I answer the frequency response questions probably the same as everyone else.  Yes, I want a big tight 65hz-ish push for rocking kick drum.  Yes, I still need the rest of the frequency range, the lower stuff for the songs that are bass synthy, the higher stuff for the 2nd kit's kick drum, the whole range for the bass gtr on the rock songs.  Yes, the musicians are most bothered by low end that is lobe-y on stage or that clouds up their mix (80-120) beyond discernability.  The weight of my kick moves around some, room to room.  If 70-100 is tight in that particular room I like it higher.  If it's not I'll go lower.  Super low kicks (40-50hz) kind of irritate me but I'll do it if I have to.  What I'm saying is that I think we all probably tailor decisions and compromises we make based on what is happening in the room that day.  If 40hz is a floppy mess that goes on for 10 seconds then if we're smart we avoid it.

Steven, why do you say that the "virtual arc of cardiod stacks...will likely narrow vertical coverage"?  I would like to understand the physics of that statement.  I've done a few measurements in theaters of 2 high stacks vs. 3 high that indicate that the top sub of a 3 high stack increases low end on the floor 6db but doesn't do anything for the balcony.  Is your reasoning related to this?
 
RE money seats... from the response I've received from my PM/BMs, seat cost goes down with elevation, which doesn't help us much with decisions: we still need wide and even coverage. 

It is hard to know what the ideal ratio of forward to side coverage is; I guess it will really depend on the shape of the venue.  1-1 sounds actually too wide to me, at least in a normal oval shaped arena where the PA will be setup to throw farther than wider, though in Oslo spektrum 1-1 looks desirable since the venue is kind of even depth to width and very wide.  I think that (in the sub frequency range) rear cancellation is just as important as coverage in an arena setting.  If sub freq is bouncing around the back of the arena then the entire venue sounds like mushy wet dogdoo.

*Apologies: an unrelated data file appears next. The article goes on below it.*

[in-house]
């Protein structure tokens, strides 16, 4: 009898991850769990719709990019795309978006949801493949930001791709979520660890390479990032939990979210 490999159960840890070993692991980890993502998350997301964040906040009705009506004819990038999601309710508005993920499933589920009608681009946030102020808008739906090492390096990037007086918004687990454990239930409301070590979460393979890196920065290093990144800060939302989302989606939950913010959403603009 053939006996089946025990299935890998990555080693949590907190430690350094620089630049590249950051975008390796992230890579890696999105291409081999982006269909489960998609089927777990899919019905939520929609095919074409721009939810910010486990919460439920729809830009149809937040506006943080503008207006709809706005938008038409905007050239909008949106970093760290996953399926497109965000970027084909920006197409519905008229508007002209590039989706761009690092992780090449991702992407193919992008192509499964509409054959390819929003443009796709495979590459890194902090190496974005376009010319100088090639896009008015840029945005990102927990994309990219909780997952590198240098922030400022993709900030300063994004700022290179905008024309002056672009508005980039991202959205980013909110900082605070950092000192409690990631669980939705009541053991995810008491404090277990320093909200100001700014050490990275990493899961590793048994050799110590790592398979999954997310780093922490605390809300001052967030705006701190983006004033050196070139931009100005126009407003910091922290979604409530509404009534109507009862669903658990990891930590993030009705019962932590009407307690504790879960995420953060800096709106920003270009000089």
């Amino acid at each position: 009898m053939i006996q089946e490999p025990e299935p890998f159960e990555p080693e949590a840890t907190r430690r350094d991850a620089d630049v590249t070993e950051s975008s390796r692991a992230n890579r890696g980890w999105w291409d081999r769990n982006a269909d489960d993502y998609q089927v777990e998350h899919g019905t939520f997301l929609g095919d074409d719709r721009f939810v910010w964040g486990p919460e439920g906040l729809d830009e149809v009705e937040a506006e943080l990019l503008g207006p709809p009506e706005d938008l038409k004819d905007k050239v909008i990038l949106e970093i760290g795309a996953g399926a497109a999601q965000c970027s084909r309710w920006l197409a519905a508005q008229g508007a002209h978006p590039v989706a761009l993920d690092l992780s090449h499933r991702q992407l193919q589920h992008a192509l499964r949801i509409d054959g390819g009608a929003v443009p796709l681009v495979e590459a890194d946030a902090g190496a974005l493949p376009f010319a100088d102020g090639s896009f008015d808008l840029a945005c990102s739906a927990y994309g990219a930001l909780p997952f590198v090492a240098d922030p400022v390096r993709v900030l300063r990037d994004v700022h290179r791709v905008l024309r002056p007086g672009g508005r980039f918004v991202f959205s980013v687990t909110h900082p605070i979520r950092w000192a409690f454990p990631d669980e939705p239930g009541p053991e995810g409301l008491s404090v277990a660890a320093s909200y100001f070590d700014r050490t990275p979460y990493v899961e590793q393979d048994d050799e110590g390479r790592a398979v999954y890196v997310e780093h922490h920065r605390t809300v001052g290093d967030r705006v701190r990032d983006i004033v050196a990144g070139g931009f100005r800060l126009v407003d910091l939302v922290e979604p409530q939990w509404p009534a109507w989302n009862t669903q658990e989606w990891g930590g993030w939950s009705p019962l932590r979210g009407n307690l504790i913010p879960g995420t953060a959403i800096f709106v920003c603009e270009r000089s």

end responses, begin notes.

My thinking has distilled down to the desire for two options.   The status quo option is: spaced and cardiod stacks across the front of the stage delayed to arc the coverage, augmented by a flying cardiod hang to widen side coverage.  Is there an alternative setup that looks as good or better if you add up and weigh all the compromises involved?  I think I may have found one, described later, but the proof will be in  the pudding.  If I have a total of two setups to audition, I can find the time, gumption, and manpower to set up and dial in them both, and decide which one seems better.

Attempting to improve on the status quo, I made a new file for the spaced arc keeping the line to 40' wide but turning the outside cardiod stacks 45 degrees.  This seems to tighten up the polar plot in the 90 degree off axis region, bringing in that lobe at 80Hz and maybe improving rear cancellation.  It would still be weak on the sides; enter a flown hang of J-subs into the equation, toed out and hung to cover 60-90 degrees off center.  But how is the lobed coverage you'd get from a flown side hang interacting with a center covering arc any different from the lobed coverage from a Left pile interacting with a Right pile?